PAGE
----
When hanging blue board for veneer plaster, should the board overlap on outside corners like normal drywall or should they end on the edge of the studs and the corner will be filled in with veneer (and a corner edge piece)?

2 Answers 2


Corner bead is used on plaster work too, so run it the same way as you would drywall. My preference is to run one piece over the edge of the other side, but slightly behind. This can be achieved as well when the board is ran past the corner, then scored at the corner an broke back and finished cutting. Use a drywall rasp (cheese grater) to insure the break is back a little behind the corner if needed.

  • So I read this article - thisoldhouse.com/how-to/how-to-hang-drywall Where it says -- For outside corners, install the first panel so its end is flush with the studs on the adjoining wall. Overlap this exposed end with the panel on the adjoining wall, so that the corner is completely encased in drywall. (With blueboard, the panel ends do not overlap at outside corners; their ends land flush with the corner of the stud. This void will be filled later with plaster) Is that comment incorrect, or just a different opinion?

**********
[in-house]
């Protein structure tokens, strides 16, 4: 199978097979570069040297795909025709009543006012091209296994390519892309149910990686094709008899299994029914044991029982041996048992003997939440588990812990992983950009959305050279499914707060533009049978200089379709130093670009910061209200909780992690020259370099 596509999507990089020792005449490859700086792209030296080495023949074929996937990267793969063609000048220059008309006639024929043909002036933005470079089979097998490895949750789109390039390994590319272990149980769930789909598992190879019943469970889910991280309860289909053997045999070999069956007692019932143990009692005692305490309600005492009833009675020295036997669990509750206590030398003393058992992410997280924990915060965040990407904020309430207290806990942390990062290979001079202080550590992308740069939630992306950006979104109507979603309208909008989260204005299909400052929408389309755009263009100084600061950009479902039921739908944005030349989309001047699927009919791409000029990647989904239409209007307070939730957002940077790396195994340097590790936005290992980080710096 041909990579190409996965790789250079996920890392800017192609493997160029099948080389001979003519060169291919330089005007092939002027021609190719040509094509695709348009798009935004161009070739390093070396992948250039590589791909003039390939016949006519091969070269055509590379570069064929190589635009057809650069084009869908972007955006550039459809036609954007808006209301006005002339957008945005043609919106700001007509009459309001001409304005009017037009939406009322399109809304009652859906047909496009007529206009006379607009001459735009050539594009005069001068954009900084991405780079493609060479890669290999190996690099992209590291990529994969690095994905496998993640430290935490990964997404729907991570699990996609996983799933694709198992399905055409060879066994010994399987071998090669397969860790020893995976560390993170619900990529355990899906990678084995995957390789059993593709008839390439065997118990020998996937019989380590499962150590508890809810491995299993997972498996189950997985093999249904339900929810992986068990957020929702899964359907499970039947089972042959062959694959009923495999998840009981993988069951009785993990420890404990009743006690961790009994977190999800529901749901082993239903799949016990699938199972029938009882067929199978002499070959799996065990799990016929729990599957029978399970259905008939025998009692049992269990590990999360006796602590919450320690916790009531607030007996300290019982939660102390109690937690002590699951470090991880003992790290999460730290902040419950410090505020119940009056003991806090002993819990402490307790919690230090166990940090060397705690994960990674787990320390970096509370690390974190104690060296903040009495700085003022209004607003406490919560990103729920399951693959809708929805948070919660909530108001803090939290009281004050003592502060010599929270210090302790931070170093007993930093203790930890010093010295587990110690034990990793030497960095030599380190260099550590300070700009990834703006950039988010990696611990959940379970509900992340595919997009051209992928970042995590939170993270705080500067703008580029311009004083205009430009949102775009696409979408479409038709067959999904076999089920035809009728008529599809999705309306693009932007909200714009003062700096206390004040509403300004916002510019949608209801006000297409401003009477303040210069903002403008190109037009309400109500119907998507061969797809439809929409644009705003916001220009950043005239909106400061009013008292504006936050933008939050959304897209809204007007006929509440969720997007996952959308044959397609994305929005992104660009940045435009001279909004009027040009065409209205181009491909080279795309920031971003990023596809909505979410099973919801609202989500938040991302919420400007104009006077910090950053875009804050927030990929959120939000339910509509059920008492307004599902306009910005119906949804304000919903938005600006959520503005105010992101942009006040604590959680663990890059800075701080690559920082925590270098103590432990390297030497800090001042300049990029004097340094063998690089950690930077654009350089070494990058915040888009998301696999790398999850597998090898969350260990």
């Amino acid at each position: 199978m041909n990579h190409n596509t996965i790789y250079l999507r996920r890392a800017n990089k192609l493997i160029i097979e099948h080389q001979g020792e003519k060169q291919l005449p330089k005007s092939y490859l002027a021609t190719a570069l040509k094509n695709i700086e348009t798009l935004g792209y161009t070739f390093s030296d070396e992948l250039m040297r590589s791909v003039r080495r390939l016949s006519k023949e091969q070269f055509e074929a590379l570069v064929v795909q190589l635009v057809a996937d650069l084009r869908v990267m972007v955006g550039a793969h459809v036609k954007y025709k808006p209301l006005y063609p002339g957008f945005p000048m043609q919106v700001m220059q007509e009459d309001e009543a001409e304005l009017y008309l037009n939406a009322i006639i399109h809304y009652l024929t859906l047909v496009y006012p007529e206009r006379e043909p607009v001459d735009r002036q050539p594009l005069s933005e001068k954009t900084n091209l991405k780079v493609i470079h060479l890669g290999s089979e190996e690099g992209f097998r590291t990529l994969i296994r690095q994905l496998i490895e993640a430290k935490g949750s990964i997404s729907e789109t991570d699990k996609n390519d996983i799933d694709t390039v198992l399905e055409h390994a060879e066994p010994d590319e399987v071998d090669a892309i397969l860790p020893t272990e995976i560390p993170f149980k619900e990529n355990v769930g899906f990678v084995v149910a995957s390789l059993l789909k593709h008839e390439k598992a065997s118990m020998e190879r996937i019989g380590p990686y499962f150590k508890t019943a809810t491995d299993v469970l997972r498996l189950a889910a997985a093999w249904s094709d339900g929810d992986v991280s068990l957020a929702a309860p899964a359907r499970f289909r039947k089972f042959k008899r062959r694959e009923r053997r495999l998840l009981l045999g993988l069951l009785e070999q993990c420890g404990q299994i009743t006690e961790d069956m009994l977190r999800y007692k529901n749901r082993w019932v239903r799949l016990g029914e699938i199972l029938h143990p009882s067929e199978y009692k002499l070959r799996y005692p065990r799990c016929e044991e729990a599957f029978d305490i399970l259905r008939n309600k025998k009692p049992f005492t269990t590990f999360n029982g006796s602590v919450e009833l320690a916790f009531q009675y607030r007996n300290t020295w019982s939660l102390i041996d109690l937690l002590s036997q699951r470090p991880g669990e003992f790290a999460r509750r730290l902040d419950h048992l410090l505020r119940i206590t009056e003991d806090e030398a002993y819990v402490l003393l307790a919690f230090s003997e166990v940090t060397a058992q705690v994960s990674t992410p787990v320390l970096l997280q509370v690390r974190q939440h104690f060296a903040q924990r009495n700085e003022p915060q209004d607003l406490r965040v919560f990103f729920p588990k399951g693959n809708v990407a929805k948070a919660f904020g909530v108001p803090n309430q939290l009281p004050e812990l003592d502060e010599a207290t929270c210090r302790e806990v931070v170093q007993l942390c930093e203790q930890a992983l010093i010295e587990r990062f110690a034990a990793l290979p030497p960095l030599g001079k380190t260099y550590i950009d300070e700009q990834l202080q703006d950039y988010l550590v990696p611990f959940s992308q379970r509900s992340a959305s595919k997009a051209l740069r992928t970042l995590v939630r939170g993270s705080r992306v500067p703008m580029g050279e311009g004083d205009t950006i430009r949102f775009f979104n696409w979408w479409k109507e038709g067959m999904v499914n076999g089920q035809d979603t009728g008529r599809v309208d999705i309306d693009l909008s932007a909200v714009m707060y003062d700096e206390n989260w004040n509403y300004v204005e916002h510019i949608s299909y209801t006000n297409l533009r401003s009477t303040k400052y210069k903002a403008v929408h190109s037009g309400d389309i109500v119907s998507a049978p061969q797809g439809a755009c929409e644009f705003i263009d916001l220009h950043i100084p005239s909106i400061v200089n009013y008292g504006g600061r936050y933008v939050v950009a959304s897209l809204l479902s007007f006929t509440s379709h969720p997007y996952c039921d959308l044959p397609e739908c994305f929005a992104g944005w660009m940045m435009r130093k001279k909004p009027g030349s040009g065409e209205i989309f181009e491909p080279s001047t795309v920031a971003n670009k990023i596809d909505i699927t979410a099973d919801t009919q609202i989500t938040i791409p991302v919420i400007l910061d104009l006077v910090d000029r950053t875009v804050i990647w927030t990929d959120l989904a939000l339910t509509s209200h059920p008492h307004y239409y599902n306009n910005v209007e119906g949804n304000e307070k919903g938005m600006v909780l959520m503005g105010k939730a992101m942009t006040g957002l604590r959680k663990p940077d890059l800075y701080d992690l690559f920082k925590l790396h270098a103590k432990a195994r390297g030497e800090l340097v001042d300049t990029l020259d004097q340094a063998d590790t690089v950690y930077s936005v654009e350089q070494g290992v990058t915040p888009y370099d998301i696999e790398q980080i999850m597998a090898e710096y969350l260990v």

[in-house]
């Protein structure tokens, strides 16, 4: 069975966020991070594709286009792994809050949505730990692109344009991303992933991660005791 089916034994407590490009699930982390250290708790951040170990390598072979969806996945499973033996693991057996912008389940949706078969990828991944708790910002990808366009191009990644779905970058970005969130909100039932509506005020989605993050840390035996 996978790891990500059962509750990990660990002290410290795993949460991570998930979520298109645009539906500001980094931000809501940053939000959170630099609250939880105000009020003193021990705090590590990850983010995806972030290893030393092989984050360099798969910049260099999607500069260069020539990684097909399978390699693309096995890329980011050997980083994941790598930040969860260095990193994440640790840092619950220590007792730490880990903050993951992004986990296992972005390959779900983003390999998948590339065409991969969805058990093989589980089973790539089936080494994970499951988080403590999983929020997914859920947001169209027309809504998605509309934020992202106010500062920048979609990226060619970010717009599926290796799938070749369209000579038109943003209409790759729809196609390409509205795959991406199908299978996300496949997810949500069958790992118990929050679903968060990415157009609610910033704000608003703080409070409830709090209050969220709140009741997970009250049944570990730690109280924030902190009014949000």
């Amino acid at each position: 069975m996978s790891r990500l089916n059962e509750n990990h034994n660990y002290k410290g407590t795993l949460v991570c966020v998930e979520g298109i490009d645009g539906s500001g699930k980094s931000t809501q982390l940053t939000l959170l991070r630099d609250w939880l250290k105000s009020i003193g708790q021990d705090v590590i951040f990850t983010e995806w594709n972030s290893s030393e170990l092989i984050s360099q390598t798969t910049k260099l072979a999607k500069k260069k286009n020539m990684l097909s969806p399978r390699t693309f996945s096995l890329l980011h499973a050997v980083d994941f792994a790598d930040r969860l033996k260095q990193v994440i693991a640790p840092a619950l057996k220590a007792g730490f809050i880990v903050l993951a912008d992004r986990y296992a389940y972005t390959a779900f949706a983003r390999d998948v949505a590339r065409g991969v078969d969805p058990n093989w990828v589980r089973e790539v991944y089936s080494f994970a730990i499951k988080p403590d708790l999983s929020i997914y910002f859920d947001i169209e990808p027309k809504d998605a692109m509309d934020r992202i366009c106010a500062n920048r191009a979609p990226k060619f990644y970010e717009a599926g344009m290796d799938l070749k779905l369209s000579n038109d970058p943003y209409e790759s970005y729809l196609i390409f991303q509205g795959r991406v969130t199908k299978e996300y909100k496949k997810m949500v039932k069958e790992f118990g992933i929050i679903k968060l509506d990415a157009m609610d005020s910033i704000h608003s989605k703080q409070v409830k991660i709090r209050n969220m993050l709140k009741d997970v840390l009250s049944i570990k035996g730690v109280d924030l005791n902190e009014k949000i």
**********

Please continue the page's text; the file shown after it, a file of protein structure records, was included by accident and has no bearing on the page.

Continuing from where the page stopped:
– Derek
    Jun 18, 2019 at 22:03
  • After looking at the article and picking up on there will be a corner bead used, since I missed that on your question the first time I read your post, I can understand the premise for holding back the blueboard. I have never witnessed this being done one the jobs I ran that had this type of work being done, but I can't say it wasn't done that way. What they are doing is right since a corner bead is used, and the use of the corner bead is what I missed at first. Some reason I did not read where you wrote (and a corner edge piece)? I took it you were going to use plaster on the corner only.
    – Jack
    Jun 19, 2019 at 4:41

It doesn't matter. Some folks like to think that having wallboard behind then corner bead offers support. It doesn't. For one thing, it never completely fills the inside of the bead. No one is that precise. For another, it's wallboard, which is inherently soft. If the bead gets hit hard enough to deform it, gypsum or other wallboard material isn't going to help. The damage is done.

Most hangers cut flush to the framing. This eliminates the need for any rasp work, which wastes time.

I usually lap about half the width of the wallboard (along the lines of what Jack describes). It just makes me feel like I've done a more precise job of fitment. It doesn't matter, though.

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